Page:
Advisers claim 10-fold increase in border interceptions but do not offer absolute numbers
The number of “trained jihadist fighters” intercepted trying to re-enter China rose dramatically last year, posing a growing challenge for the country, according to Chinese government security and diplomatic advisers.
The sources did not specify total numbers but said the increase reflected a higher threat, particularly to China’s western region of Xinjiang.
But one London-based analyst said it was difficult to assess the extent of the threat without absolute figures.
Addressing an international relations forum in Beijing late last month, Ji Zhiye, head of the China Institutes of Contemporary International Relations, said China faced a “prominent” risk of a terror attack.
“The number of jihadists captured on China’s borders [in 2017] was more than 10-fold the number of the previous year,” Ji said.
He estimated that around 30,000 jihadists who had fought in Syria had left the war-torn country and returned to their home countries, including China.
Ji’s estimates were echoed by Li Shaoxian, director of the China-Arab Research Institute at Ningxia University. He told a forum at Renmin University on Saturday that Xinjiang was facing “severe” terrorist threats.
China has been on higher alert for terror attacks since the second half of 2015 when Islamic State expanded into Central Asia and Southeast Asia, including setting up bases in the Philippines and Indonesia.
“Terrorism is a global problem and cannot be eradicated over the short-run. Its threat to China is very real,” Li said. “There are many extremists with jihadist training returning to Xinjiang.”
In November, Syria’s ambassador to China Imad Moustapha said an estimated 5,000 Chinese militants, mostly Uygurs from Xinjiang, were believed to have been trained in Syria.
Beijing has blamed militants from the East Turkestan Islamic Movement for violent attacks in the western province.
But Uygur exile and human rights groups say the government’s intense security crackdown in Xinjiang, such as restrictions on Uygur language, culture and religion, has backfired, fuelling resentment and prompting more than 10,000 Uygurs to flee China.
Raffaello Pantucci, director of international security studies at the Royal United Services Institute in London, said it was difficult to fully assess whether the risk of terrorism facing China was significantly higher last year, saying the 10-fold increase may not be alarming in real numbers.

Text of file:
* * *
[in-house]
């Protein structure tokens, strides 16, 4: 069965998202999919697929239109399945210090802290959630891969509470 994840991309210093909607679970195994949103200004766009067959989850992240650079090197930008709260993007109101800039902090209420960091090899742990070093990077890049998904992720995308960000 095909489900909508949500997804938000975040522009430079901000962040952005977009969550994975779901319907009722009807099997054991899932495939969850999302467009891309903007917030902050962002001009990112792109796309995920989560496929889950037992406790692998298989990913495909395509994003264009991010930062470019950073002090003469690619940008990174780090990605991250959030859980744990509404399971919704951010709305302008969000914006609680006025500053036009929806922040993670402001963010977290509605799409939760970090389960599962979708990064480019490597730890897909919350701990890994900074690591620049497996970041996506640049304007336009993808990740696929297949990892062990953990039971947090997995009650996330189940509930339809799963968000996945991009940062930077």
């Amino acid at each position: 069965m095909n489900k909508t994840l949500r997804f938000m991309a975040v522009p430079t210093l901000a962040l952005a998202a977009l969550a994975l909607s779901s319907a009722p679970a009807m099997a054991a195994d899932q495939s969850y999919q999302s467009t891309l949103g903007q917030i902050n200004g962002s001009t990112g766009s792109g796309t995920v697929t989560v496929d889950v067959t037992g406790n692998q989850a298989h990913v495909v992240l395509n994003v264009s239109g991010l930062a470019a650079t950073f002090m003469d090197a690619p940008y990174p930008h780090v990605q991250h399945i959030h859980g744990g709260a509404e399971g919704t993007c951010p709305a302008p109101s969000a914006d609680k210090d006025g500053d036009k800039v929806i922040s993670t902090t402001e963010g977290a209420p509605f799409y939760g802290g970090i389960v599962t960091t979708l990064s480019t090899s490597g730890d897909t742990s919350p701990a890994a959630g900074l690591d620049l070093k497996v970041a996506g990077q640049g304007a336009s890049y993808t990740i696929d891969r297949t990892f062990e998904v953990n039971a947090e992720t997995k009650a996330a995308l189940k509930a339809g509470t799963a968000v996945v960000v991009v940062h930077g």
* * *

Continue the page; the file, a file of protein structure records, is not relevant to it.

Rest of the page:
Pantucci said it was possible that China had seen a spike in returning jihadists, but added that the risk of going back to China was rising as Beijing stepped up its crackdown.
“I think certainly and globally, you see a shift in people [with jihadist training] going from the battlefield … But whether these people are returning home is difficult to know,” he said.
China has ramped up security in Xinjiang since riots in the capital Urumqi in 2009.
In addition to anti-terror drills with Central Asian nations through the Shanghai Cooperation Organisation, China has also called on Turkey and Southeast Asian nations to crack down on extremists groups.
China and Turkey signed an extradition treaty last year when Turkish President Recep Tayyip Erdogan attended a forum in Beijing for the “Belt and Road Initiative”, China’s massive infrastructure and trade push to link up with Africa and Europe.
But Li said the cooperation between Beijing and Ankara was still limited.
China also intensified counterterrorism efforts with Southeast Asian countries. Thailand sent dozens of Uygurs back to China in 2015 and China has asked Indonesia to extradite Uygur terrorists.
China’s overseas projects such as the US$46 billion China-Pakistan Economic Corridor are also facing rising threats of terrorist attacks, observers have warned.
Fu Xiaoqiang, also from the China Institutes of Contemporary International Relations, said the focus of terrorism would shift from the Middle East to the Asia-Pacific and areas close to China, especially Afghanistan.
“This is a very dangerous trend,” he said, warning that the forces of extremism and terrorism were likely to be leveraged by countries keen to curtail China. “This is time-tested and well-tried strategy.”
He said worsening security in Afghanistan and Pakistan would affect conditions in Xinjiang in the coming years.
During the first meeting between foreign ministers of China, Pakistan and Afghanistan in late December, the three countries agreed to step up coordination in counterterrorism and pledged an “undiscriminating” crackdown on all terrorist groups and individuals.